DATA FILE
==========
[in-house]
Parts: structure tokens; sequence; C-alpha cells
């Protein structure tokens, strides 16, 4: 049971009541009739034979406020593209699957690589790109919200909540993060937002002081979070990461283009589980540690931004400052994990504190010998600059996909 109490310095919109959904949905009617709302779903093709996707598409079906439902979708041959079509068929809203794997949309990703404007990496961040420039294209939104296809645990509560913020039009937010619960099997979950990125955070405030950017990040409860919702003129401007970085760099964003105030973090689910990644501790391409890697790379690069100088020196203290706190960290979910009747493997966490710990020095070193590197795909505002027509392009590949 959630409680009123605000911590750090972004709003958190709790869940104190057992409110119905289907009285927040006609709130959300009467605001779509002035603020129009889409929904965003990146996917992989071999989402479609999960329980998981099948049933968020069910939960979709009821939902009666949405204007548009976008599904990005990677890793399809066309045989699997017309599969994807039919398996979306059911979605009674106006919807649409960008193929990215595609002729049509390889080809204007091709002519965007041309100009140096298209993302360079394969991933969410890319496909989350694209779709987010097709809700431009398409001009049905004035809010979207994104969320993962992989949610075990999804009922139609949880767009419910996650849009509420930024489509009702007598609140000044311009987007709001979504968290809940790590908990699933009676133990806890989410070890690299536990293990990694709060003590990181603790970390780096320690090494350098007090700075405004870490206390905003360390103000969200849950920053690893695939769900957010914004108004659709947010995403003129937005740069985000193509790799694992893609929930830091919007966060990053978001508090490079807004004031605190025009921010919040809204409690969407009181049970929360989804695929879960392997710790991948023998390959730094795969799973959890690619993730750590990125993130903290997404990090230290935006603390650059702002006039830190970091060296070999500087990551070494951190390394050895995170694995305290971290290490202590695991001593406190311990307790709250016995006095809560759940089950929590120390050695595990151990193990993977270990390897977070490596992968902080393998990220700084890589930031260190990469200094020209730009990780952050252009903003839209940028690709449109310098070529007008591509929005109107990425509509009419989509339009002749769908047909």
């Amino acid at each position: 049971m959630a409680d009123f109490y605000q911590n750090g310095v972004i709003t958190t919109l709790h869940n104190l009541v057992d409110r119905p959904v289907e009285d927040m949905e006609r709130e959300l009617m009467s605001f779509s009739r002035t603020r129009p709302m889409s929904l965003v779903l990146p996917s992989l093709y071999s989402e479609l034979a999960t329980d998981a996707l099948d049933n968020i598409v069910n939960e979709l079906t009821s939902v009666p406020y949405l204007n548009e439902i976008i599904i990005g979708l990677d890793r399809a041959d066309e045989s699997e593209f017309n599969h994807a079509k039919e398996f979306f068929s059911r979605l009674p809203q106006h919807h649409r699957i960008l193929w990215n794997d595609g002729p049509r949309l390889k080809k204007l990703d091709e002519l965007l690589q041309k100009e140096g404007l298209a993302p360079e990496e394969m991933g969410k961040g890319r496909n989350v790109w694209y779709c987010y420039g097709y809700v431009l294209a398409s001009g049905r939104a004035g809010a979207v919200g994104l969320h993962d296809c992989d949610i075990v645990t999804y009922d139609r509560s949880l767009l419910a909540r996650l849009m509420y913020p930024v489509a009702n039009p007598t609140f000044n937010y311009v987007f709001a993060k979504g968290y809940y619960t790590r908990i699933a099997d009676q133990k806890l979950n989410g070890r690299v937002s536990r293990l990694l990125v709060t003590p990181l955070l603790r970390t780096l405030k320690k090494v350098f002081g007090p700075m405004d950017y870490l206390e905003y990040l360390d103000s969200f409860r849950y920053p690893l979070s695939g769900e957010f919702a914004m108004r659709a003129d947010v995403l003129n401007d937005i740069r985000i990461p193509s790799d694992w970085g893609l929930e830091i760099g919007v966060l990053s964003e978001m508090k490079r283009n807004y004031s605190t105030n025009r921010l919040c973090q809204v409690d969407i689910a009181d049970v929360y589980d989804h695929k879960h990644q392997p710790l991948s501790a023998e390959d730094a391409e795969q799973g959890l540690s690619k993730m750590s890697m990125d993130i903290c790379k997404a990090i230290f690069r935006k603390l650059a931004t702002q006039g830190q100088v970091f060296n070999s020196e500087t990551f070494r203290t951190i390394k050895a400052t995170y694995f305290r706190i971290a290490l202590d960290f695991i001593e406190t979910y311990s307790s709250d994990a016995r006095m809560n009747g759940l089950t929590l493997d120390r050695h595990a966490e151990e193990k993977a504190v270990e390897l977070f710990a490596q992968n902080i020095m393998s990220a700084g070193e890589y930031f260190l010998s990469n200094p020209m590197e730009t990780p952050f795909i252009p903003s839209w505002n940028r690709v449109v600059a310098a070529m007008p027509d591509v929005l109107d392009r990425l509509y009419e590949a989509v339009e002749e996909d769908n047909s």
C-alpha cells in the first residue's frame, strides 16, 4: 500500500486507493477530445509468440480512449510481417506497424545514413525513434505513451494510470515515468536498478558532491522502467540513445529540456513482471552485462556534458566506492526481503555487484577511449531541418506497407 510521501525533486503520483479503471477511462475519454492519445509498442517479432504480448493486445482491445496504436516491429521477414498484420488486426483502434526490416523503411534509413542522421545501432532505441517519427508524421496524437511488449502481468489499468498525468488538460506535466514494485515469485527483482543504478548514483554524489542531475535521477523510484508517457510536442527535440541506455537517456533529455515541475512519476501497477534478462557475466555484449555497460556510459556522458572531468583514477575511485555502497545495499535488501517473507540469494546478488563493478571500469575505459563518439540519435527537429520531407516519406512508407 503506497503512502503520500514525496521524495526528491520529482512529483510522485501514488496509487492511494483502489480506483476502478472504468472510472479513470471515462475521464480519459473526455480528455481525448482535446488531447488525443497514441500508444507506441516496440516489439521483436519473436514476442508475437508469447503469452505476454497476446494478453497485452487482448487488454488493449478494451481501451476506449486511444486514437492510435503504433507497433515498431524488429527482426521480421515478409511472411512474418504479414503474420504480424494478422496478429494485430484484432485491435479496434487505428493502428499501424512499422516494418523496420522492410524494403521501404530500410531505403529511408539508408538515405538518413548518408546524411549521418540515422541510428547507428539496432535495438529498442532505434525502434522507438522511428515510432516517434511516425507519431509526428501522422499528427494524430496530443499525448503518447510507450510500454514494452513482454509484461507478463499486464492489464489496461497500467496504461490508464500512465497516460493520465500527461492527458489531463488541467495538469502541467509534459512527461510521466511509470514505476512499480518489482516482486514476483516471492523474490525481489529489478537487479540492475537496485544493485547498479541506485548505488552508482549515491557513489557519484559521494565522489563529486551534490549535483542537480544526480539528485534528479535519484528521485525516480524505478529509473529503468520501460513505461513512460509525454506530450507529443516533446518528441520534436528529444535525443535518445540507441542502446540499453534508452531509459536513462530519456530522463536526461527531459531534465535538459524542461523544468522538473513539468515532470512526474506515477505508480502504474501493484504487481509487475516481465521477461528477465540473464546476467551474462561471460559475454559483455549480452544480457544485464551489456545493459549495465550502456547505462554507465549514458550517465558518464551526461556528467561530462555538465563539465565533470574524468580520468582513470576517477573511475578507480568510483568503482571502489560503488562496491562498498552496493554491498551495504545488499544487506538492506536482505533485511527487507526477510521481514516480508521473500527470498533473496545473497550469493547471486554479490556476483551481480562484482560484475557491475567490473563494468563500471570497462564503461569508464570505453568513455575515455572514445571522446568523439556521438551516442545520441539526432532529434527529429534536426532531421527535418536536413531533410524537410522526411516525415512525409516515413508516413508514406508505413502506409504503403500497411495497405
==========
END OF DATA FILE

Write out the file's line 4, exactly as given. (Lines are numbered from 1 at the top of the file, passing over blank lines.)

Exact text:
């Amino acid at each position: 049971m959630a409680d009123f109490y605000q911590n750090g310095v972004i709003t958190t919109l709790h869940n104190l009541v057992d409110r119905p959904v289907e009285d927040m949905e006609r709130e959300l009617m009467s605001f779509s009739r002035t603020r129009p709302m889409s929904l965003v779903l990146p996917s992989l093709y071999s989402e479609l034979a999960t329980d998981a996707l099948d049933n968020i598409v069910n939960e979709l079906t009821s939902v009666p406020y949405l204007n548009e439902i976008i599904i990005g979708l990677d890793r399809a041959d066309e045989s699997e593209f017309n599969h994807a079509k039919e398996f979306f068929s059911r979605l009674p809203q106006h919807h649409r699957i960008l193929w990215n794997d595609g002729p049509r949309l390889k080809k204007l990703d091709e002519l965007l690589q041309k100009e140096g404007l298209a993302p360079e990496e394969m991933g969410k961040g890319r496909n989350v790109w694209y779709c987010y420039g097709y809700v431009l294209a398409s001009g049905r939104a004035g809010a979207v919200g994104l969320h993962d296809c992989d949610i075990v645990t999804y009922d139609r509560s949880l767009l419910a909540r996650l849009m509420y913020p930024v489509a009702n039009p007598t609140f000044n937010y311009v987007f709001a993060k979504g968290y809940y619960t790590r908990i699933a099997d009676q133990k806890l979950n989410g070890r690299v937002s536990r293990l990694l990125v709060t003590p990181l955070l603790r970390t780096l405030k320690k090494v350098f002081g007090p700075m405004d950017y870490l206390e905003y990040l360390d103000s969200f409860r849950y920053p690893l979070s695939g769900e957010f919702a914004m108004r659709a003129d947010v995403l003129n401007d937005i740069r985000i990461p193509s790799d694992w970085g893609l929930e830091i760099g919007v966060l990053s964003e978001m508090k490079r283009n807004y004031s605190t105030n025009r921010l919040c973090q809204v409690d969407i689910a009181d049970v929360y589980d989804h695929k879960h990644q392997p710790l991948s501790a023998e390959d730094a391409e795969q799973g959890l540690s690619k993730m750590s890697m990125d993130i903290c790379k997404a990090i230290f690069r935006k603390l650059a931004t702002q006039g830190q100088v970091f060296n070999s020196e500087t990551f070494r203290t951190i390394k050895a400052t995170y694995f305290r706190i971290a290490l202590d960290f695991i001593e406190t979910y311990s307790s709250d994990a016995r006095m809560n009747g759940l089950t929590l493997d120390r050695h595990a966490e151990e193990k993977a504190v270990e390897l977070f710990a490596q992968n902080i020095m393998s990220a700084g070193e890589y930031f260190l010998s990469n200094p020209m590197e730009t990780p952050f795909i252009p903003s839209w505002n940028r690709v449109v600059a310098a070529m007008p027509d591509v929005l109107d392009r990425l509509y009419e590949a989509v339009e002749e996909d769908n047909s």